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  Table of Contents  
Year : 2018  |  Volume : 28  |  Issue : 5  |  Page : 385-388

Adenovirus interstitial nephritis: An unusual cause for early graft dysfunction

1 Department of Nephrology, G. Kuppuswamy Naidu Memorial Hospital, Coimbatore, Tamil Nadu, India
2 Center for Renal and Urological Pathology Private Limited, Chennai, Tamil Nadu, India

Date of Web Publication10-Sep-2018

Correspondence Address:
A A Kurien
Center for Renal and Urological Pathology Private Limited, Chennai - 600 040, Tamil Nadu
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Source of Support: None, Conflict of Interest: None

DOI: 10.4103/ijn.IJN_218_16

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We describe a rare case of adenovirus interstitial nephritis in a 37-year-old man, 4 weeks following deceased donor renal transplantation. He presented with gross hematuria and acute graft dysfunction. A renal biopsy revealed necrotizing tubulointerstitial nephritis with intranuclear viral inclusions in the tubular epithelial cells. Immunohistochemistry and polymerase chain reaction confirmed adenovirus infection. Reduction in immunosuppression alone resulted in rapid improvement of graft function. Awareness of the clinical and characteristic biopsy findings may help establish the correct diagnosis, which is crucial as disseminated infection, if left untreated, is associated with a high mortality rate in renal allograft recipients.

Keywords: Acute graft dysfunction, adenovirus, interstitial nephritis, renal biopsy

How to cite this article:
Seralathan G, Kurien A A. Adenovirus interstitial nephritis: An unusual cause for early graft dysfunction. Indian J Nephrol 2018;28:385-8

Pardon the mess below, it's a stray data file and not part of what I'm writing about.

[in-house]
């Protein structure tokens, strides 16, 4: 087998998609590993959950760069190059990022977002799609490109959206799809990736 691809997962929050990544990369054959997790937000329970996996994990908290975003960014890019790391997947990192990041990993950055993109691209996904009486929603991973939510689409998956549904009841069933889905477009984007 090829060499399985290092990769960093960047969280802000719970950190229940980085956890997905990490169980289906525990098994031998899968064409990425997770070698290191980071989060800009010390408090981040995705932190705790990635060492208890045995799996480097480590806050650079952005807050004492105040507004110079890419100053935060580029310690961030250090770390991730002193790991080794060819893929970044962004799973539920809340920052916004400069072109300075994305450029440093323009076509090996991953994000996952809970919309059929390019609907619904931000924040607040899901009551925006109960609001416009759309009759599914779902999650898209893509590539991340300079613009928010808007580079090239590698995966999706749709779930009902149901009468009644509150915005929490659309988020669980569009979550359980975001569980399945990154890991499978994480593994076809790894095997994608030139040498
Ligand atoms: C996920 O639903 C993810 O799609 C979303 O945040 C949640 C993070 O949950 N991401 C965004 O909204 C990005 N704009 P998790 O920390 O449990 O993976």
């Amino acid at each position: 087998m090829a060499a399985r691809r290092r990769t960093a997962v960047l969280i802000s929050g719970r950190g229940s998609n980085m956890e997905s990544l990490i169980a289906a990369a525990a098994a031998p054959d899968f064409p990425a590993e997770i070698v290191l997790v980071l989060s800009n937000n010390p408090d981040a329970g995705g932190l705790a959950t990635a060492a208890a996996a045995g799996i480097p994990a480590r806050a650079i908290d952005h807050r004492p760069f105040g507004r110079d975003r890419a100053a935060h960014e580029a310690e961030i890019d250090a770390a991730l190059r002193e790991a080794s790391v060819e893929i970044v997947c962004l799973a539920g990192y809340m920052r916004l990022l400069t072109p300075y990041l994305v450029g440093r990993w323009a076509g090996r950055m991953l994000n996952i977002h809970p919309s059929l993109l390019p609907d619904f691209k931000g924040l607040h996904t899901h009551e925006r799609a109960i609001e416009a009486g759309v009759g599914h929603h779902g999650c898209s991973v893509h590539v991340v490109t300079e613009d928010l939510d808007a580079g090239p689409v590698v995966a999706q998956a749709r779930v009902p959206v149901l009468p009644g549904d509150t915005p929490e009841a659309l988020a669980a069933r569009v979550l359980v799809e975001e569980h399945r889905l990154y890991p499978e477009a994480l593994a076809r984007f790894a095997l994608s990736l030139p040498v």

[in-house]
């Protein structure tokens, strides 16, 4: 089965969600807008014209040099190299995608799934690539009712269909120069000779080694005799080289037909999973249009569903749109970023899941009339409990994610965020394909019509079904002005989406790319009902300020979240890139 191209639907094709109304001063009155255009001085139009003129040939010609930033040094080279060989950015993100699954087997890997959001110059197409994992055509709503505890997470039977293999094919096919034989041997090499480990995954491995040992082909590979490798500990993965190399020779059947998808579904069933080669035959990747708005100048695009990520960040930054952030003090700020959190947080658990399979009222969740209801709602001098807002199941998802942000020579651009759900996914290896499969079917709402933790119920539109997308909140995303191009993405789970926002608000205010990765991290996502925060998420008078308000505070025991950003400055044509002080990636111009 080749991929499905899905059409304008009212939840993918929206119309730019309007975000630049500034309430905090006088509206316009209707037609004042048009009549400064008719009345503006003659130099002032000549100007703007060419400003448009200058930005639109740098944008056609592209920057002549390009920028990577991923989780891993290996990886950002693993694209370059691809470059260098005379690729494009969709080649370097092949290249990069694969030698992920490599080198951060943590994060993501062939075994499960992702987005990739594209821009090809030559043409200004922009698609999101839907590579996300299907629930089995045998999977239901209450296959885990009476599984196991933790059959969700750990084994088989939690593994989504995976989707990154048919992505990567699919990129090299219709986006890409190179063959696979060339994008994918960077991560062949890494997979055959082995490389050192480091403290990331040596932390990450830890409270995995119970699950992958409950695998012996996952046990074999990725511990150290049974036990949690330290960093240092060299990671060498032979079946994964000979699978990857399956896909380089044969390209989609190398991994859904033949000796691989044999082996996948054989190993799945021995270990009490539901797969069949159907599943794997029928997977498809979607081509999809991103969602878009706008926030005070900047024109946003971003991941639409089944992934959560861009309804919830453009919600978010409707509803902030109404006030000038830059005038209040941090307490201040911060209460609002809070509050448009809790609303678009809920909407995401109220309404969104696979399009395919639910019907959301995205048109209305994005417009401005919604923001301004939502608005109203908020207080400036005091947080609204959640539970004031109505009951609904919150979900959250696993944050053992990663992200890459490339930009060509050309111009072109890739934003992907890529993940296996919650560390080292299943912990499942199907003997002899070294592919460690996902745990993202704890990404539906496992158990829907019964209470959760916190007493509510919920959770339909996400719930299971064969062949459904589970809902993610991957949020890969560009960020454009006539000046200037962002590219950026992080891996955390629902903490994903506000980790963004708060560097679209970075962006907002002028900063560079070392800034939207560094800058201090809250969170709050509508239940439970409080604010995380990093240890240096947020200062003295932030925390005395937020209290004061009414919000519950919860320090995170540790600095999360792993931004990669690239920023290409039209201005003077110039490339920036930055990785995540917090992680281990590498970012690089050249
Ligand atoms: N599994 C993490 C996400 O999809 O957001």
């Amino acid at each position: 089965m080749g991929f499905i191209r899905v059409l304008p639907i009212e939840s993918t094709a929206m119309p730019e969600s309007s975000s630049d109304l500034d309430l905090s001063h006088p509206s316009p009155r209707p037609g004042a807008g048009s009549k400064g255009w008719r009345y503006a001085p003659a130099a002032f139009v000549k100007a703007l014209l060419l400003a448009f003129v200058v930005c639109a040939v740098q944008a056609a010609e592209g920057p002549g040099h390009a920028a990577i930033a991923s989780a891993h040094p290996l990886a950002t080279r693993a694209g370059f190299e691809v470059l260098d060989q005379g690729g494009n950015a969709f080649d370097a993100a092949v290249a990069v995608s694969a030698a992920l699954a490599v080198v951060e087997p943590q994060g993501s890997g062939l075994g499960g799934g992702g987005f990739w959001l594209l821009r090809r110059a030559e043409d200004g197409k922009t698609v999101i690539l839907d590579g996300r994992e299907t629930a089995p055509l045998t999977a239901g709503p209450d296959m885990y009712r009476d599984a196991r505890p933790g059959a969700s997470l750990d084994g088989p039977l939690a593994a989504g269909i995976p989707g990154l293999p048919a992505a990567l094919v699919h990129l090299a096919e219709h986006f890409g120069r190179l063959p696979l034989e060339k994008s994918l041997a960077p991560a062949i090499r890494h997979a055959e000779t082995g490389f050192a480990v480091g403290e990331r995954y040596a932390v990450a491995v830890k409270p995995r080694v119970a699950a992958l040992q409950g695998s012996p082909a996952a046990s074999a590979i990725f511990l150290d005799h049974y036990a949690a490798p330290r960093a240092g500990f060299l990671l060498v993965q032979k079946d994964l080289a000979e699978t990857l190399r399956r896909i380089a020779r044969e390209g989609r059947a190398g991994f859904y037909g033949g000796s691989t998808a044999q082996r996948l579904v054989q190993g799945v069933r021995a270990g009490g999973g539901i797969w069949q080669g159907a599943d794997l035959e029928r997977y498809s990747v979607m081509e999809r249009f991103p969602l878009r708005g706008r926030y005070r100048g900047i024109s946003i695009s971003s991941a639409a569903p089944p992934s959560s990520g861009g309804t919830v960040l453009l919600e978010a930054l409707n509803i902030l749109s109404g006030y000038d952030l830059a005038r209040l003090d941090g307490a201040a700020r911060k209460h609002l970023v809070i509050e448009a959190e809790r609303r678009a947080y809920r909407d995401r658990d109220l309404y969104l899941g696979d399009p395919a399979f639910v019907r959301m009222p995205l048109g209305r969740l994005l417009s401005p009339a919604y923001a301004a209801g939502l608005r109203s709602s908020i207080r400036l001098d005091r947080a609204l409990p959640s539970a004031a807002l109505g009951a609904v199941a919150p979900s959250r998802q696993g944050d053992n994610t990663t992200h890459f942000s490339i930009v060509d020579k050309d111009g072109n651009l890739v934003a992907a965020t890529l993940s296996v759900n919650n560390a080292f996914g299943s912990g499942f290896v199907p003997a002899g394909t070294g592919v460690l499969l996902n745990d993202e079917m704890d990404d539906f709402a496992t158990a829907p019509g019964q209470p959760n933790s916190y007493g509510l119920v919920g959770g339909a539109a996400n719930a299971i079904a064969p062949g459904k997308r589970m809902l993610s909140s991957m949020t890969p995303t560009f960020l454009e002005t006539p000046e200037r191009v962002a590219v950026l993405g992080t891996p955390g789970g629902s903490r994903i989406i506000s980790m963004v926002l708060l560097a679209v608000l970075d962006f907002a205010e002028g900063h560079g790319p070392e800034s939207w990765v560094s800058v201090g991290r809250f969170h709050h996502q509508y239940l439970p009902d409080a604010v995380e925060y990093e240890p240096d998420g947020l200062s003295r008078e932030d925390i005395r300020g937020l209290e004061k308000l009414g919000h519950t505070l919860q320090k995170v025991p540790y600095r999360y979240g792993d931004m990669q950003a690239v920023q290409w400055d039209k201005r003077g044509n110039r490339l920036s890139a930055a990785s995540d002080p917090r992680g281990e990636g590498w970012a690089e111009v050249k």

How to cite this URL:
Seralathan G, Kurien A A. Adenovirus interstitial nephritis: An unusual cause for early graft dysfunction. Indian J Nephrol [serial online] 2018 [cited 2021 Nov 29];28:385-8. Available from:

  Introduction Top

Viral infections can cause significant morbidity in renal transplant recipients. BK polyomavirus (BKV) and cytomegalovirus (CMV) are the more frequently encountered viral infections. Adenovirus interstitial nephritis (ADVIN) of the renal allograft is an exceptionally rare occurrence. We describe a case of ADVIN that presented within four weeks after deceased donor renal transplantation.

  Case Report Top

A 37-year-old male with end-stage renal disease due to chronic glomerulonephritis on maintenance hemodialysis underwent deceased donor renal transplantation in March 2015. Complement-dependent cytotoxicity crossmatch was negative and CMV serology status was donor negative/recipient positive. Basiliximab (interleukin-2 receptor antagonist 20 mg 2 doses on day 0 and day 4) was used for induction along with methylprednisolone 1 g for 3 days, followed by triple immunosuppression (tacrolimus 0.1 mg/kg/day, mycophenolate mofetil [MMF] 2 g/day, and prednisolone 20 mg/day).